Jeff Morin started his first company in an unlikely place: aboard the amphibious assault ship USS Wasp, in the middle of the Red Sea, shortly after 9/11. The then 19-year-old Marine used what precious little down time he had and his technology expertise to start Coins For Anything, a business selling so-called challenge coins, or military memento and recognition medallions, online. Today his company employs 30 people and counts not only the armed forces, but some of the largest companies in the world, among its customers.
Like most successful entrepreneurs, Morin wasn’t good at
sitting still, his mind constantly buzzing with ideas for new products and markets.
One of the product categories that appealed to him was multi-tools, the pocket-sized
implements of a jillion uses. He had some unique concepts, but was
"We are disciplined about staying in our lane, and we weren’t in the multi-tool business," Morin said. "I felt we could expand there, but needed a way to see if the market agreed with me, without diverting resources from our main business."
Morin found the solution in crowdfunding. He chose Kickstarter, the best known of what has
become an industry of over 500
sites, to see if people might be interesting in helping to fund his first multi-tool design.
They did -- his campaign raised more money than he asked for, and the product was a hit. Buoyed by that first success, Morin designed a second tool and did it again, and again hit an overfunded home run. All told, Morin has run four Kickstarter campaigns, collectively raising 300 percent of their target funding.
"Of course the money is a big help for us in tooling up and launching new products like these," Morin says. "But as important is the uniquely real validation that comes from people pitching in to help bring them to market."
Through four successful crowdfunding campaigns – as well as playing a supporting role in several others – Morin has fine-tuned his approach to the process. Here are his five most important tips for anyone thinking of jumping on the crowdfunding bandwagon:
1. Presentation is everything. "You must look at crowdfunding as a sales and marketing effort no different from any other," Morin said. "Your image will be one of the main determinants of success or failure.” He reinforces the advice of other successful crowdfunders – don’t cut corners on the messaging and media used in your campaign. Quality video and other images, good, descriptive copy and a presentation that speaks to your seriousness and credibility are key; without them, your chances of success go way down.
2. Make any surprises pleasant ones. "Despite the best of intentions, many campaign hosts have alienated their backers by falling short on promises, in particular on delivery dates for products and funding rewards." Morin’s advice is to err on the side of caution when estimating milestone dates; better to build in some breathing room and deliver on time – or better yet early – than disappoint the people who put their faith and cash in you. This becomes particularly important if you plan to run future campaigns – Morin drives this point home by mentioning that of the 545 backers of his most recent campaign, more than half had contributed to the one before it.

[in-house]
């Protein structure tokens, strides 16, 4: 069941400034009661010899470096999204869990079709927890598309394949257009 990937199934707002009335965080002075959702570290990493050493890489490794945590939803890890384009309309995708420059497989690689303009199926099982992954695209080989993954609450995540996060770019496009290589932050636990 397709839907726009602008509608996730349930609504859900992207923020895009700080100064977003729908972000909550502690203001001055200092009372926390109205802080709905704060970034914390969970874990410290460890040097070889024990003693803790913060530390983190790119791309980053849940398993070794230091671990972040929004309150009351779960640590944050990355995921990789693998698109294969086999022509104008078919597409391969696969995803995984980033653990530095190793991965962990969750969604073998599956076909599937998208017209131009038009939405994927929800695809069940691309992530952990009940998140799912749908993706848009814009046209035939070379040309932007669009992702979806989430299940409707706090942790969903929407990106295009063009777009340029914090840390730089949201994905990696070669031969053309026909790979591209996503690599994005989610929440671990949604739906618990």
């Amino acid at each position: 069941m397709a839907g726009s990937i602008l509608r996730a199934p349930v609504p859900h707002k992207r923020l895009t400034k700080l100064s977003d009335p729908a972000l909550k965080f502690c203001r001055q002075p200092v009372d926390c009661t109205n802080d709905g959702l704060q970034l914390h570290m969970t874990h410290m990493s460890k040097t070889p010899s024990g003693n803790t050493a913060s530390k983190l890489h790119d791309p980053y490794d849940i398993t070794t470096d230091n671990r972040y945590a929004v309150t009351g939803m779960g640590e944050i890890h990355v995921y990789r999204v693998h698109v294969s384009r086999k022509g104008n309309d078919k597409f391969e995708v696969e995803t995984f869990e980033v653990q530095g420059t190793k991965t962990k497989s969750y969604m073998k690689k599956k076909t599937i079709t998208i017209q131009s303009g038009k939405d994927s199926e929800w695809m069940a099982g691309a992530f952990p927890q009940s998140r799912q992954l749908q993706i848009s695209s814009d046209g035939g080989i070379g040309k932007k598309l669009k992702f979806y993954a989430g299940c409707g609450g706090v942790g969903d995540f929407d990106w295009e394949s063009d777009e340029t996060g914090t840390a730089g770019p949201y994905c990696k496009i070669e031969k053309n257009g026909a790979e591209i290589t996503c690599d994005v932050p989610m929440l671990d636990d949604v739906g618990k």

3. Be hyper-responsive. "Backers are making a financial, and often emotional, investment in you, and
they want and deserve your attention and commitment in return," Morin said. Answering questions immediately and thoroughly, providing any and all
information requested, posting regular progress updates, and staying active in
social media discussions about your campaign are all critical to winning support, he explained.
4. Make the most of the platform. Many fundraisers don’t familiarize themselves with all of the campaign management tools the sites may offer. In Morin’s case, one of the best examples is the ability to test different product categories on Kickstarter. "With one of our campaigns, we tested moving the product from the design category to the fashion segment, and actually got better results there." Of course, every crowdfunding site is different, but the lesson is the same: Learn the ropes, or risk leaving money on the table.
5. Know the numbers. "Crowdfunded money isn’t free," Morin said. Aside from the cost of
the rewards and shipping, there are potential tax implications (money
raised without selling equity is generally treated as income), the funding
platform commission and transaction processing costs. "If you don’t factor all
of this into your plan and model it at different funding levels, it is in fact
possible to become a victim of your own success," he said.
Browsing through crowdfunding sites, it becomes clear that
many people think of the opportunity as easy money, or at least something at
which it’s worth taking a quick shot, much like buying a scratch-off ticket.
You can usually spot them because they’re not funded. There are certainly
well-run campaigns that don’t hit their marks for one reason or another -- the
product might not hit the mark, or the funding target might be too ambitious.
But poorly executed efforts are virtually guaranteed to fail, even if the product or business being pitched is interesting.
Morin and others who succeed at crowdfunding treat it as
a serious venture, requiring planning and hard work. Successful
crowdfunders say that a properly run campaign is effectively a
Indeed, raising money from the masses is a business of its own.